Inclusion of family

There may also be cultural variations on the importance of family centred decision-making versus individual decision-making which may influence the role of the family / carers in end of life care and decision-making.

Language and expectations

Cultural or language differences can lead to misunderstandings about the purpose of advance care planning. Therefore, you may need to make sure that someone is able to act as an interpreter (ideally not a family member) in advance care planning conversations, and to take time to check the individual’s understanding of their condition and of the possible options available to them.

Avoiding assumptions

It’s not possible or appropriate to make assumptions about approaches towards advance care planning based on an individual’s cultural or spiritual background. Advance care planning is an individualised approach which aims to avoid assumptions and generalisations of any kind. The most important things are awareness of the need for cultural sensitivity, flexibility and listening; and seeking further advice and support if necessary.

In the video below Samina Saboor, Lead Cancer Staff Nurse and BAME Champion in her local NHS Trust talks about some key issues for cultural sensitivity in advance care planning.

  • Reflective Activity:
    From the video, make some notes on the key points that Samina raises here. Think about times in your professional life where cultural issues were important in supporting an individual and their family / carers. In these situations, what factors helped with communication and planning? In hindsight, were there any aspects that could have been handled better?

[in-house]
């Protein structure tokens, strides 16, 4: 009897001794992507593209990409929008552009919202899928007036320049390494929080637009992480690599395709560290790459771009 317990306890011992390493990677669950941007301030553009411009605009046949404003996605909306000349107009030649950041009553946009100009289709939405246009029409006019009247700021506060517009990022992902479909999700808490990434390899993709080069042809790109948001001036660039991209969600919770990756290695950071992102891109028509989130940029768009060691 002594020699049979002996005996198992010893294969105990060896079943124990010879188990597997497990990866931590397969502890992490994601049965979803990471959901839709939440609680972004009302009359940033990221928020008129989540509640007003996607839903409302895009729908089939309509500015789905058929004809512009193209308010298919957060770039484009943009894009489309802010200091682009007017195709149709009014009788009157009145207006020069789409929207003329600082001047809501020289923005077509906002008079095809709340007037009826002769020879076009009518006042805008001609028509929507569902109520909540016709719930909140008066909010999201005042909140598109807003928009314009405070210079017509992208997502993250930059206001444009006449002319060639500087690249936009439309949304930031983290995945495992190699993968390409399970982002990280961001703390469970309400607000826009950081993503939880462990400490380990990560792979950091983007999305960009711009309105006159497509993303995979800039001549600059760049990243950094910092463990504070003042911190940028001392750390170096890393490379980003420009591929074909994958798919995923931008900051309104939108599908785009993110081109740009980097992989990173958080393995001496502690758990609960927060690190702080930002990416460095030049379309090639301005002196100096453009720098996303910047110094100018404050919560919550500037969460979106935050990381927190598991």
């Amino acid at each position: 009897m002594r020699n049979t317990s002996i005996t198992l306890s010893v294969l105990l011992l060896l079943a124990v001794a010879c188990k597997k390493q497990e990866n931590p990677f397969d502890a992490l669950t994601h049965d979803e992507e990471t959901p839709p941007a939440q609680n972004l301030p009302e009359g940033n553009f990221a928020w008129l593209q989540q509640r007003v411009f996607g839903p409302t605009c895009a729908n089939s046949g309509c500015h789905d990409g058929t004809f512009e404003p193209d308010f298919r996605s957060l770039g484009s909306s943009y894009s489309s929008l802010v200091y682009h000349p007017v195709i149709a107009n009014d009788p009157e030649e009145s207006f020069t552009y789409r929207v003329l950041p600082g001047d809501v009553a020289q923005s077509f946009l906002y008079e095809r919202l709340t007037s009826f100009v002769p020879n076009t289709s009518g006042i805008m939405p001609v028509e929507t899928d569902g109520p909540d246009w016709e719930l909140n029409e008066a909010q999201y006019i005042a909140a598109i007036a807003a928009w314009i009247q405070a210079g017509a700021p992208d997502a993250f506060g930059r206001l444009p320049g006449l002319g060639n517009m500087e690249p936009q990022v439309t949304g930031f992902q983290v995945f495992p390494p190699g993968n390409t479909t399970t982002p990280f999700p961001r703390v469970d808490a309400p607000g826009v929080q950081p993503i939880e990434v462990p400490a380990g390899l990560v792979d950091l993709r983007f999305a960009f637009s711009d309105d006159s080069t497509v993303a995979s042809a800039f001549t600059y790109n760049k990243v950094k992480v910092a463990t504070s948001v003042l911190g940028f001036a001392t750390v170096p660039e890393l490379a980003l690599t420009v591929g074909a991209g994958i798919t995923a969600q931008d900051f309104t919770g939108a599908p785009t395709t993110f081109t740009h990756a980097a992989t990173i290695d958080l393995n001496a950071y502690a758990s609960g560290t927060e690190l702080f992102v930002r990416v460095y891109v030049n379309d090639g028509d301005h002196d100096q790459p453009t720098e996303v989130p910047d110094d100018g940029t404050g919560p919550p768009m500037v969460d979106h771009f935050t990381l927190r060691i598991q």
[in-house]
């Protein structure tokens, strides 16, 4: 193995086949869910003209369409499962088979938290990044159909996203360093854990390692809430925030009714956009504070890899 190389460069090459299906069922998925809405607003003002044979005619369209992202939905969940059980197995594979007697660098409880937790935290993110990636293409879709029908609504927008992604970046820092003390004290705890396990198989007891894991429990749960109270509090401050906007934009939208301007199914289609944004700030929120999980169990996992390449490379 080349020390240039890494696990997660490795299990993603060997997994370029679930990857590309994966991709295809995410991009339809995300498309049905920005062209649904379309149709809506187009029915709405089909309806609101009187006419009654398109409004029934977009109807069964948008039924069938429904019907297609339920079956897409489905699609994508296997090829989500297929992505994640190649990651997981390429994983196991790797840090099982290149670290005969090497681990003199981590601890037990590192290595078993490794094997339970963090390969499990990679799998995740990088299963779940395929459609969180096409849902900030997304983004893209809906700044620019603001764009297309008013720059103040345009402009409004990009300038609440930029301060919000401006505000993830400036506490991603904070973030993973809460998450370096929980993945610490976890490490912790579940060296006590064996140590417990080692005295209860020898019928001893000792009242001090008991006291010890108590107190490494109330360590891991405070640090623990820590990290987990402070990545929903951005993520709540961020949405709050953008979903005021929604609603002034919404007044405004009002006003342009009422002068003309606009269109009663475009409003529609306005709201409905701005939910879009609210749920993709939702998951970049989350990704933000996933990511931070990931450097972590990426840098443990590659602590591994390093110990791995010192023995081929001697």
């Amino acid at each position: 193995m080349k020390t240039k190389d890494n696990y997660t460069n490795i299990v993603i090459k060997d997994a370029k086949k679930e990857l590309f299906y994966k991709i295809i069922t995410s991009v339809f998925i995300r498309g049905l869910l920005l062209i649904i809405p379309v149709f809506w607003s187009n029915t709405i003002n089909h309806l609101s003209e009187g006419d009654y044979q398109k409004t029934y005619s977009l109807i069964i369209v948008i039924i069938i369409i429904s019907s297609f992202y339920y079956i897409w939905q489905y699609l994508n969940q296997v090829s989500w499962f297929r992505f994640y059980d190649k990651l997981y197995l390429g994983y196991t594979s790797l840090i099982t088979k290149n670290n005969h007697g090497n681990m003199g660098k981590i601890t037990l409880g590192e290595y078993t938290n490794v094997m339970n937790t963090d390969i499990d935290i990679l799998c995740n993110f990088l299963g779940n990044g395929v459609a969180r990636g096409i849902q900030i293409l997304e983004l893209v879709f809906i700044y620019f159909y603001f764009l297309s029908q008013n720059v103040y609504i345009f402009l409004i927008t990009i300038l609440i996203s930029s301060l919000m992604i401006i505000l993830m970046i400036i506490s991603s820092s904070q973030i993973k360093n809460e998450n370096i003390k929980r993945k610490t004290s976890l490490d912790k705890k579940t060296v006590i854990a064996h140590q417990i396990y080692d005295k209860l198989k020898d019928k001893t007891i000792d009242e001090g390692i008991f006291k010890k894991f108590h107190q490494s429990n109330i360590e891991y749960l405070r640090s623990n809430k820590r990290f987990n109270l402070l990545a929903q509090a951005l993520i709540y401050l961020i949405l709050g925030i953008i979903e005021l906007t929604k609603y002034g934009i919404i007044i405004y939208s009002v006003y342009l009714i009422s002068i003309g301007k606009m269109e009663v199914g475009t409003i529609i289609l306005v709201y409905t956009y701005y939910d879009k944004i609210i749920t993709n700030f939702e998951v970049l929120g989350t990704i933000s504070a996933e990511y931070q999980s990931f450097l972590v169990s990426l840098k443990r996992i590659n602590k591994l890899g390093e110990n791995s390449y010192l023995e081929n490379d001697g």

Advance care planning with individuals with dementia

It is important that the wishes and preferences of individuals with dementia are captured in their advance care plan where possible. When thinking about advance care planning with individuals with dementia it is important to:

  • Involve family / carers but don’t exclude the individual with dementia. They may have a high degree of understanding even if they can’t communicate it
  • Slow down your rate of speech to ensure that the individual has as much chance to follow and be involved as much as possible
  • Ask short questions and give the individual time to answer
  • Use your knowledge of the individual to help to set the discussion in the context of health issues and experiences that will be familiar to them
  • Allow time for feedback. Ask for example, ‘what is your understanding …?’, ‘what do you think now that we have discussed …?’
  • Repeat back to an individual your understanding of what they have said
  • Look out for non-verbal communication, such as body language or facial expressions suggesting worry or distress
  • Avoid jargon, and also euphemisms both of which can cause confusion

With thanks to Dr Karen Harrison Dening, Dementia UK.

Finding YOUR OWN words

Of course, all health care providers will have their own style of communicating that they feel comfortable with when discussing advance care planning, and this will vary according to the individual you are talking to.

  • Reflective activity:
    In the videos in this and earlier units, each of the speakers shared their thoughts and ideas about important aspects of communication with individuals and their family / carers when discussing advance care planning.

    • Think about the words you might use to initiate or support an advance care planning discussion in your usual working scenario. You might like to go back and replay one or some of these videos, and / or look back at the notes you made on communication as you were watching these videos.
    • Take some time to think about what types of phrases feel comfortable to you and which you might try using in the future.

We hope that you are able to choose and use the tips provided here to find the words that help you and the individuals you are working with to feel comfortable with these often difficult conversations.

Having advance care planning discussions is a skill that comes with experience and reflection. Further advice and reflection on advance care planning is available in the Resources section under Conversational tools and resources.